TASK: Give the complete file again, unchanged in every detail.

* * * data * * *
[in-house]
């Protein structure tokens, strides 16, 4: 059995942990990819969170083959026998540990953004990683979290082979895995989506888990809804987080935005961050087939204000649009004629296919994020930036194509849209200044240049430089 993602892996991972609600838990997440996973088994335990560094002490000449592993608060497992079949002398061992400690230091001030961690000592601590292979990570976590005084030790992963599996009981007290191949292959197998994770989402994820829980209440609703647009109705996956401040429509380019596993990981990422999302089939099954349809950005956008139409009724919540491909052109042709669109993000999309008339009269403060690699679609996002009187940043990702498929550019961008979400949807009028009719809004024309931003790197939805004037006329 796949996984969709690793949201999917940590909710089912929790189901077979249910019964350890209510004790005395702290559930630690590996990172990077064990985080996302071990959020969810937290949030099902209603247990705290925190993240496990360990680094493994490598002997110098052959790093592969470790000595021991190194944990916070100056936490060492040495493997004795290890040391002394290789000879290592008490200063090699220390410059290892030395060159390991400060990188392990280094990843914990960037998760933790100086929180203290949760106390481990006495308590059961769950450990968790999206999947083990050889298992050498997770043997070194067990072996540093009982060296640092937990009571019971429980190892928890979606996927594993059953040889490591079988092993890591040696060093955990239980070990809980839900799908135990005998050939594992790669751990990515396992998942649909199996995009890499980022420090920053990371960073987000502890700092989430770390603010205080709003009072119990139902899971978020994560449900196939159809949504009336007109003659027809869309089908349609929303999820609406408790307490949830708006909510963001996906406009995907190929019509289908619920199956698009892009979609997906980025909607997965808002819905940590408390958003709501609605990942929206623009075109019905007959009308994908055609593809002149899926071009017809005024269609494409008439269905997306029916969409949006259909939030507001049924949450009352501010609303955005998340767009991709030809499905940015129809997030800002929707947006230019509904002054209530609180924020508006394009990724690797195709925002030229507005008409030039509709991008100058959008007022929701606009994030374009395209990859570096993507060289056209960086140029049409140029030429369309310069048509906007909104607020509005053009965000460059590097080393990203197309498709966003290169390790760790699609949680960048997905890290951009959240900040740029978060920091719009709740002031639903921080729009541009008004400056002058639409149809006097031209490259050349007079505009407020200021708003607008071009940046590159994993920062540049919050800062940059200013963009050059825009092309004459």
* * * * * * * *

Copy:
[in-house]
């Protein structure tokens, strides 16, 4: 059995942990990819969170083959026998540990953004990683979290082979895995989506888990809804987080935005961050087939204000649009004629296919994020930036194509849209200044240049430089 993602892996991972609600838990997440996973088994335990560094002490000449592993608060497992079949002398061992400690230091001030961690000592601590292979990570976590005084030790992963599996009981007290191949292959197998994770989402994820829980209440609703647009109705996956401040429509380019596993990981990422999302089939099954349809950005956008139409009724919540491909052109042709669109993000999309008339009269403060690699679609996002009187940043990702498929550019961008979400949807009028009719809004024309931003790197939805004037006329 796949996984969709690793949201999917940590909710089912929790189901077979249910019964350890209510004790005395702290559930630690590996990172990077064990985080996302071990959020969810937290949030099902209603247990705290925190993240496990360990680094493994490598002997110098052959790093592969470790000595021991190194944990916070100056936490060492040495493997004795290890040391002394290789000879290592008490200063090699220390410059290892030395060159390991400060990188392990280094990843914990960037998760933790100086929180203290949760106390481990006495308590059961769950450990968790999206999947083990050889298992050498997770043997070194067990072996540093009982060296640092937990009571019971429980190892928890979606996927594993059953040889490591079988092993890591040696060093955990239980070990809980839900799908135990005998050939594992790669751990990515396992998942649909199996995009890499980022420090920053990371960073987000502890700092989430770390603010205080709003009072119990139902899971978020994560449900196939159809949504009336007109003659027809869309089908349609929303999820609406408790307490949830708006909510963001996906406009995907190929019509289908619920199956698009892009979609997906980025909607997965808002819905940590408390958003709501609605990942929206623009075109019905007959009308994908055609593809002149899926071009017809005024269609494409008439269905997306029916969409949006259909939030507001049924949450009352501010609303955005998340767009991709030809499905940015129809997030800002929707947006230019509904002054209530609180924020508006394009990724690797195709925002030229507005008409030039509709991008100058959008007022929701606009994030374009395209990859570096993507060289056209960086140029049409140029030429369309310069048509906007909104607020509005053009965000460059590097080393990203197309498709966003290169390790760790699609949680960048997905890290951009959240900040740029978060920091719009709740002031639903921080729009541009008004400056002058639409149809006097031209490259050349007079505009407020200021708003607008071009940046590159994993920062540049919050800062940059200013963009050059825009092309004459």